In our Composer Spaces series, we ask composers to share a bit about their working environment and to give us a brief insight into their process. This week we present composer, James Gardner.
What does a typical composing day look like for you?
There are no “typical” composing days! In the early stages, the “routine” is very much freeform but usually becomes more strict and unrelenting as a deadline breathes down my neck.
Please describe the space where you compose your music.
Like most composers, I suspect, I compose my music on and off all the time wherever I happen to be. The room where things are assembled into their final form is nothing special in itself, but we are lucky to live in a house in Titirangi which has views of native trees from every window.
What equipment (including software) do you have in your space?
I’ve been using Finale since 1993 and have stuck with it, despite its…idiosyncrasies. I have dipped into Dorico recently, so we’ll see what happens there. A lot of work goes on before reaching notation software, of course – just pencil on to manuscript paper or squared paper. The tactile and immediate aspect of such a low tech way of working has its advantages. That said, I also sometimes use Logic to try things out. And there are a couple of other bits of technology that I use regularly. One is the String-o-Graph, which is a set of life-size fingerboard diagrams for violin, viola and cello, which I’ve stuck on to bits of cardboard and hardboard. Mark Menzies alerted me to that about 20 years ago, and I haven’t looked back. The other is the set of Excel spreadsheets that my brother-in-law Nigel Keam made. These automate various interval generation and looping procedures and weighted randomisations that I used to do very laboriously with pencil and squared paper.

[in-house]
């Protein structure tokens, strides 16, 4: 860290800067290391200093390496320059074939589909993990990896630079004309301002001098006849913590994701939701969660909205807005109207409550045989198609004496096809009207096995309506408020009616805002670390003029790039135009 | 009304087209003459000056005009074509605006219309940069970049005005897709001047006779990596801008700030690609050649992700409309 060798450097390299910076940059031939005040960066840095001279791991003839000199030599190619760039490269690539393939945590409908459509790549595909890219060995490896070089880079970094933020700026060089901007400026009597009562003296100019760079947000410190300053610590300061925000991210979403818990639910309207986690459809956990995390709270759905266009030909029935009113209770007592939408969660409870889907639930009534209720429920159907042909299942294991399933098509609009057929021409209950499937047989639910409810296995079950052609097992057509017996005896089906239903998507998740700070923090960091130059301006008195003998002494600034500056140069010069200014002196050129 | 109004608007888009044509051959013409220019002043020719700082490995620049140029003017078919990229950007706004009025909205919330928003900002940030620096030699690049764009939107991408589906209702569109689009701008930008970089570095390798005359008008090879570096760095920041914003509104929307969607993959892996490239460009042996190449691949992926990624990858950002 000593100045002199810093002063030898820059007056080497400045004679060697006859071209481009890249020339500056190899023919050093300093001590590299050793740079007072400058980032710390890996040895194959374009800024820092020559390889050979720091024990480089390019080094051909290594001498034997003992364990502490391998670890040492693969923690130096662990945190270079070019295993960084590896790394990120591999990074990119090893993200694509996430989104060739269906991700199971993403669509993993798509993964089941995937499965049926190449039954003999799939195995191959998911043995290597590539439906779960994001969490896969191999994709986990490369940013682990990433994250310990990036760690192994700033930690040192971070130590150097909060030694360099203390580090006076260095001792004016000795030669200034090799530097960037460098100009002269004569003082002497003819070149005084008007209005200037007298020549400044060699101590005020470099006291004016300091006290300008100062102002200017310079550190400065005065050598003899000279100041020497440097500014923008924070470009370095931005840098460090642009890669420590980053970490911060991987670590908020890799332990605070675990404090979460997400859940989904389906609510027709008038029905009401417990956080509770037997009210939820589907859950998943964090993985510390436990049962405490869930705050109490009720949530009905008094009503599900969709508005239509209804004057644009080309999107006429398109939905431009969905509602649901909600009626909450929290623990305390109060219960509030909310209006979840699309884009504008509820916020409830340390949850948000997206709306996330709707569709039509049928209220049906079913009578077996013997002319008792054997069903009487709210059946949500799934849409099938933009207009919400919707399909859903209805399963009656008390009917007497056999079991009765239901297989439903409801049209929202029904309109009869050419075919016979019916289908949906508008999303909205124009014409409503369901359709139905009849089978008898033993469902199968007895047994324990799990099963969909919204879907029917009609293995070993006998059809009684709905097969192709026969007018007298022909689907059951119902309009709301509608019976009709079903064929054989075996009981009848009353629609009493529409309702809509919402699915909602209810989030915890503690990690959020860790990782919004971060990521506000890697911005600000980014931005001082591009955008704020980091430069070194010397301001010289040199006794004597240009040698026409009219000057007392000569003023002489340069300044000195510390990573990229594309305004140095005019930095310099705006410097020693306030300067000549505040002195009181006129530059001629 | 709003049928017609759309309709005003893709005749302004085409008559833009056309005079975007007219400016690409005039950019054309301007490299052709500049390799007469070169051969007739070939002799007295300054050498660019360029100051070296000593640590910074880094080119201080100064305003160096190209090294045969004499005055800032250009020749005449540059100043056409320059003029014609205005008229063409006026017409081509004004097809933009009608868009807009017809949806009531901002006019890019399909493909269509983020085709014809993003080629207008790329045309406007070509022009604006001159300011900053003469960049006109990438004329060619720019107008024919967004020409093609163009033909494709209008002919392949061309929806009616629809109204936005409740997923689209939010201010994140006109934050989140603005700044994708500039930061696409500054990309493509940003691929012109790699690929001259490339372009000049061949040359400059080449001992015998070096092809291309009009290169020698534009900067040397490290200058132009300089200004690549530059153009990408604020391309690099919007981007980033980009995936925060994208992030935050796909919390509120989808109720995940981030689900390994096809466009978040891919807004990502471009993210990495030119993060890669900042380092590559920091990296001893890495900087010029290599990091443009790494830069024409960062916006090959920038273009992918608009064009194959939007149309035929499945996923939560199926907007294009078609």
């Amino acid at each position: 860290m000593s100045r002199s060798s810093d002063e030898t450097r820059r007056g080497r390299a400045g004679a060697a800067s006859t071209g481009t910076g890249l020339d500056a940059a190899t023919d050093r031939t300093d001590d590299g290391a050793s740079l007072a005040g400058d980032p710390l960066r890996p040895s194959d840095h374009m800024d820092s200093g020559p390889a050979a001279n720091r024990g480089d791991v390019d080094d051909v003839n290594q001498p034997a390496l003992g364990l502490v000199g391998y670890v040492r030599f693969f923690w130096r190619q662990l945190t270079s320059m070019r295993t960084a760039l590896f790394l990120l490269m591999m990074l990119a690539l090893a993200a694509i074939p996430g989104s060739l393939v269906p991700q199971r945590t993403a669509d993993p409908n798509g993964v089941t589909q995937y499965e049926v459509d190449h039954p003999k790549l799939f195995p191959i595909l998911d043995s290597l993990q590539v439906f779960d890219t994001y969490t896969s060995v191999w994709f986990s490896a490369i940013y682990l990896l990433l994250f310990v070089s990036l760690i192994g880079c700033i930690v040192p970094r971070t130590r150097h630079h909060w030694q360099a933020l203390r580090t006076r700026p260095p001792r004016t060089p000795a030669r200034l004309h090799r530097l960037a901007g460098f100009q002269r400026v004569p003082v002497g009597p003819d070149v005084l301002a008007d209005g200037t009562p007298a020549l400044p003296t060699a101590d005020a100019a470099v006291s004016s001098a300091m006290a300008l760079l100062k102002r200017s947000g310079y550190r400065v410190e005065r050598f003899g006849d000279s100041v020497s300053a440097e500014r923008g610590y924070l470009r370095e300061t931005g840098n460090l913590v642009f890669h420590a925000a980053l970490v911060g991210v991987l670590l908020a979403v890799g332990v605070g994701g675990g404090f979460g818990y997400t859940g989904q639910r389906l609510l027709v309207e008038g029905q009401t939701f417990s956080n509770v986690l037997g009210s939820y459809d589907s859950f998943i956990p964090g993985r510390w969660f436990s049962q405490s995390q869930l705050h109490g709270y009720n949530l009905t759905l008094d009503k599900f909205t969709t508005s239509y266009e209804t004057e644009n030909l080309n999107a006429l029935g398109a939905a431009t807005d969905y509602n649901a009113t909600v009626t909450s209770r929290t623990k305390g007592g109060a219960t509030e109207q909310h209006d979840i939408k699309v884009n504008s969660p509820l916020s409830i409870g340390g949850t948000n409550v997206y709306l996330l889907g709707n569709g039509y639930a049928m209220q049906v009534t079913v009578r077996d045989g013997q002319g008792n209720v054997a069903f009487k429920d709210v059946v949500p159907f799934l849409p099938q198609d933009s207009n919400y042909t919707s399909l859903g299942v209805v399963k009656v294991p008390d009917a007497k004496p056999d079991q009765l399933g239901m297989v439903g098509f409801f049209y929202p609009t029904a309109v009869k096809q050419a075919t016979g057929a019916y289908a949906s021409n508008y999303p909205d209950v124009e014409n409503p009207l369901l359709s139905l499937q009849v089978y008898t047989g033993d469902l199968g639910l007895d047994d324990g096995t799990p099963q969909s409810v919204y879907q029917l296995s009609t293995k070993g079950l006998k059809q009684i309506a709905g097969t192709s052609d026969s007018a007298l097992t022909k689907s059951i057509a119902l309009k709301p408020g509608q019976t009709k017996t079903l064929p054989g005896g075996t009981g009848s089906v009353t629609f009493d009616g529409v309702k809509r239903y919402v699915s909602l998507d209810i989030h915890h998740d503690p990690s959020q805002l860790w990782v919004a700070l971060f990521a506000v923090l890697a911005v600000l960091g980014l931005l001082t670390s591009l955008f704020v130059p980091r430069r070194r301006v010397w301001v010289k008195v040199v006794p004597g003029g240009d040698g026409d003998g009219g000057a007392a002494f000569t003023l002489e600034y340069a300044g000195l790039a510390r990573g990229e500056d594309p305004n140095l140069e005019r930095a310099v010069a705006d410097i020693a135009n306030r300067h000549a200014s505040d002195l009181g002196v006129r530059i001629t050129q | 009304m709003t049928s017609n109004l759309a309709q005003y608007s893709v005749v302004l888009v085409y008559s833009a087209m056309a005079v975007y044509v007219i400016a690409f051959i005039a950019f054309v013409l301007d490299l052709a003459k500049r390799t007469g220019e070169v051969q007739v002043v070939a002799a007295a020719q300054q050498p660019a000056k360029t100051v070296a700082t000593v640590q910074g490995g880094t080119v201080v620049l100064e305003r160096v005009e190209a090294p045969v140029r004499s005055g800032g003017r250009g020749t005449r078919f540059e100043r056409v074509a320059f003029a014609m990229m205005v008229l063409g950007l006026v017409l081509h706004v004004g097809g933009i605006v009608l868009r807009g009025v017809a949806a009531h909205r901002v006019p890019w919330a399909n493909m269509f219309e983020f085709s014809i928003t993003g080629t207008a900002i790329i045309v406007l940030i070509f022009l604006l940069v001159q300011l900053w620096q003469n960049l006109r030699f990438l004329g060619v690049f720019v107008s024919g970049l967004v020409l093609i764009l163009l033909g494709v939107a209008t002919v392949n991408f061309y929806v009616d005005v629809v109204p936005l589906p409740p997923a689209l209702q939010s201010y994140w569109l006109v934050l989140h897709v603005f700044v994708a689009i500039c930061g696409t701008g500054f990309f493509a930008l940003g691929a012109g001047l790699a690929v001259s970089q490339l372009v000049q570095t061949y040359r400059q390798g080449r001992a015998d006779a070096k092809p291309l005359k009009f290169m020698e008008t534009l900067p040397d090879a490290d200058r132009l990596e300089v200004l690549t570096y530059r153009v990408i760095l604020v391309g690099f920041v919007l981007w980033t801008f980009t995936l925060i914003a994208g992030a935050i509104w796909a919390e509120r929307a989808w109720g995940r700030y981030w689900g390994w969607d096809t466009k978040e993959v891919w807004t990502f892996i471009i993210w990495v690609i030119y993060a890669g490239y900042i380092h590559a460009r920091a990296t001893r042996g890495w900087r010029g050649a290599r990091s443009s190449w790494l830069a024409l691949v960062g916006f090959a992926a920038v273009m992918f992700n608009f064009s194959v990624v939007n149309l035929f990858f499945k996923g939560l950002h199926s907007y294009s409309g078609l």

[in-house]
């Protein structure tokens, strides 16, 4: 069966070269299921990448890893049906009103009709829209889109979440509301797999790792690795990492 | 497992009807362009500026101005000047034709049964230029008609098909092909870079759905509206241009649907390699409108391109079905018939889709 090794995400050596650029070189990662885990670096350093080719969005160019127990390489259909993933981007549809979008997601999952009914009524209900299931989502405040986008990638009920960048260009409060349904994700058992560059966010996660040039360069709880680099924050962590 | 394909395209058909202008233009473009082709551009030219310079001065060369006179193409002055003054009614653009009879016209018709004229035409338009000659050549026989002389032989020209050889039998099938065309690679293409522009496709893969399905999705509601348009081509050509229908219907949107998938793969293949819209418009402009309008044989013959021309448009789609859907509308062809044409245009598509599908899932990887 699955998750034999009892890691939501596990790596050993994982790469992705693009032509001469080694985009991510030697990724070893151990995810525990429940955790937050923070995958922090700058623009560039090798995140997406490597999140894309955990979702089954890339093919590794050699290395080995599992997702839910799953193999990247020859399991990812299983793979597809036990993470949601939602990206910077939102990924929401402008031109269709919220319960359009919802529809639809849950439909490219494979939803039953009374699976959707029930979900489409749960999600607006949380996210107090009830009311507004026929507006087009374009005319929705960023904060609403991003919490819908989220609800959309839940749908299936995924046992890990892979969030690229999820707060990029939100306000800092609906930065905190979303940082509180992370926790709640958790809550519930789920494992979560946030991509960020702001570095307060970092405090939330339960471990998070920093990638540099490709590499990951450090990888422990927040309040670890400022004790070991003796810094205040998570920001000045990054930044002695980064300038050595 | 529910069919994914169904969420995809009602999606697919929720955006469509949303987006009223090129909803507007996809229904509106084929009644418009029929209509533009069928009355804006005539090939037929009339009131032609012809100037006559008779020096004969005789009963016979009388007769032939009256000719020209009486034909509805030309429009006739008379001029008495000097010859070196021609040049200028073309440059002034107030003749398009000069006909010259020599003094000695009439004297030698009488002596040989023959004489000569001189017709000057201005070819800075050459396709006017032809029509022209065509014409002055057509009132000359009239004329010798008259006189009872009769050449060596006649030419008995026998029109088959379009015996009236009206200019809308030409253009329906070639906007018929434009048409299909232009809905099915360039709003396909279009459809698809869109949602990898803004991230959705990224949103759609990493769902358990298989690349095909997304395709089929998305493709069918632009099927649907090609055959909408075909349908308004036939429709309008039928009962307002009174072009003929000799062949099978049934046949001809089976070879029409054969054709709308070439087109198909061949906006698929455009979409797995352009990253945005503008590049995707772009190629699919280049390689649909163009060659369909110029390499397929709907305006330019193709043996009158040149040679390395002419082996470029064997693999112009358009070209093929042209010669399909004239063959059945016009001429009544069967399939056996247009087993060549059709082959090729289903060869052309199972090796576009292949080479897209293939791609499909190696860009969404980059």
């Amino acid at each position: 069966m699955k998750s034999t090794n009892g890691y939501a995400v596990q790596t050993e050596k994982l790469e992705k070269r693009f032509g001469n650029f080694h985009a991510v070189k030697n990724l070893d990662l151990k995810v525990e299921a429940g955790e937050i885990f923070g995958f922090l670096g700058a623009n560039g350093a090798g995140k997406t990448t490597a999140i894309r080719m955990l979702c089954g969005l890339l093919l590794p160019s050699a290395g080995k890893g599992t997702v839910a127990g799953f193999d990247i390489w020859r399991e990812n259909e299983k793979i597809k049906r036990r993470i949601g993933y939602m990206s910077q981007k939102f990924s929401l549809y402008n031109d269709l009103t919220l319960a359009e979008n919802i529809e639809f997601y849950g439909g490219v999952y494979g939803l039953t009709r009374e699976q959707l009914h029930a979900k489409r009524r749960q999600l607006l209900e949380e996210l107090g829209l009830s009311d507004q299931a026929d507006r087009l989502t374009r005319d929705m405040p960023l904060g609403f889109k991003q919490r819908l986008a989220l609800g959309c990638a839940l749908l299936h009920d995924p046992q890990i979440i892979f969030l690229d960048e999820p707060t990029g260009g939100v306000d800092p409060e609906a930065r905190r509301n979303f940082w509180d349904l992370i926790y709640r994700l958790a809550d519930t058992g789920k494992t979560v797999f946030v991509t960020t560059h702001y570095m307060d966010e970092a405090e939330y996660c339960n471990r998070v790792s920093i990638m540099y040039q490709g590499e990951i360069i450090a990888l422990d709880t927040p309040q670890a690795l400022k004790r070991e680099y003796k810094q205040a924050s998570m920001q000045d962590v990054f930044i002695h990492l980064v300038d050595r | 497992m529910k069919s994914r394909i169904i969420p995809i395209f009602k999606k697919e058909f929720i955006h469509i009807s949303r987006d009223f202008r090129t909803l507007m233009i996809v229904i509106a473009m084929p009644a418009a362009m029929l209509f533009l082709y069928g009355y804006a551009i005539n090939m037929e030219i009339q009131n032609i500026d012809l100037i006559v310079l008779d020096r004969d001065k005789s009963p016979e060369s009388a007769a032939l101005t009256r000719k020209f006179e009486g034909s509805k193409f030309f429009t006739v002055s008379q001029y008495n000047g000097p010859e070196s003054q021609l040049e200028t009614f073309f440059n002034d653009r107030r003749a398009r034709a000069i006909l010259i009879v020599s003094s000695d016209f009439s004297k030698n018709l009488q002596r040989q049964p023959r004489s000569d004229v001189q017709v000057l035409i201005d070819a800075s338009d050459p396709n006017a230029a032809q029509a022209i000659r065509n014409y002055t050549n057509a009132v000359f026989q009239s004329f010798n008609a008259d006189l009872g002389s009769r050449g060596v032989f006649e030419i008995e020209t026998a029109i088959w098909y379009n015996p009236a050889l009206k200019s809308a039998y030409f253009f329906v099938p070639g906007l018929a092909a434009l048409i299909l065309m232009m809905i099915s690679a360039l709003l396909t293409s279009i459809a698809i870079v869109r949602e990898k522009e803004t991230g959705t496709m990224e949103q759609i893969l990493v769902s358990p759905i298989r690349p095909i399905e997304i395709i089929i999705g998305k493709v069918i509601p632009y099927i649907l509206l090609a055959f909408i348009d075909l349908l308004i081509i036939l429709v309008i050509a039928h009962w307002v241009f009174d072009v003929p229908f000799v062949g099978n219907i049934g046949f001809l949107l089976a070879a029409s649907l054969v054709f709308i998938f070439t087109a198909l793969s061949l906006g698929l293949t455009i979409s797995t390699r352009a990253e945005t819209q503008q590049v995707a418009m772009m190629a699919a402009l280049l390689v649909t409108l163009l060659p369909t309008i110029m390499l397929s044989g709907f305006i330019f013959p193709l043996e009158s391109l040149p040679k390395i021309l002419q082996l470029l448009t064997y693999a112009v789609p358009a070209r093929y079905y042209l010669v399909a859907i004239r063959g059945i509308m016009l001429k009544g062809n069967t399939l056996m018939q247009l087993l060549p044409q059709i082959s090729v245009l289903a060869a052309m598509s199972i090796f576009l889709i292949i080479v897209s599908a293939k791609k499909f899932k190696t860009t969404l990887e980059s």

Please describe your typical composing process. Does it change with each piece?
It very much changes with each piece. I tend to work top-down and bottom-up simultaneously. I also tend to start by considering the specific nature of the instruments that I’m writing for, and this determines certain ways of proceeding. I also bear in mind the particular players I might be writing for – a bit like a playwright writing a role that might suit a particular actor.
What are you currently working on in your space?
I’m currently working on a piece for percussion and double-belled bass trombone for the Melbourne-based Ossicle duo. We had a very productive development session a month ago, so I’m working through the recordings I made and the notes I took of that session to shape the piece. The piece before that was ‘Gyre’, a concerto for the Los Angeles Percussion Quartet and the Christchurch Symphony Orchestra.
SOUNZ blog is designed for expressive discussion and debate amongst the arts and broader community. This is intended to be a safe space so please remember to keep comments respectful and avoid personal attacks, criticisms of specific organisations and defamatory language. Comments are moderated to ensure that they comply with SOUNZ’s Community guidelines.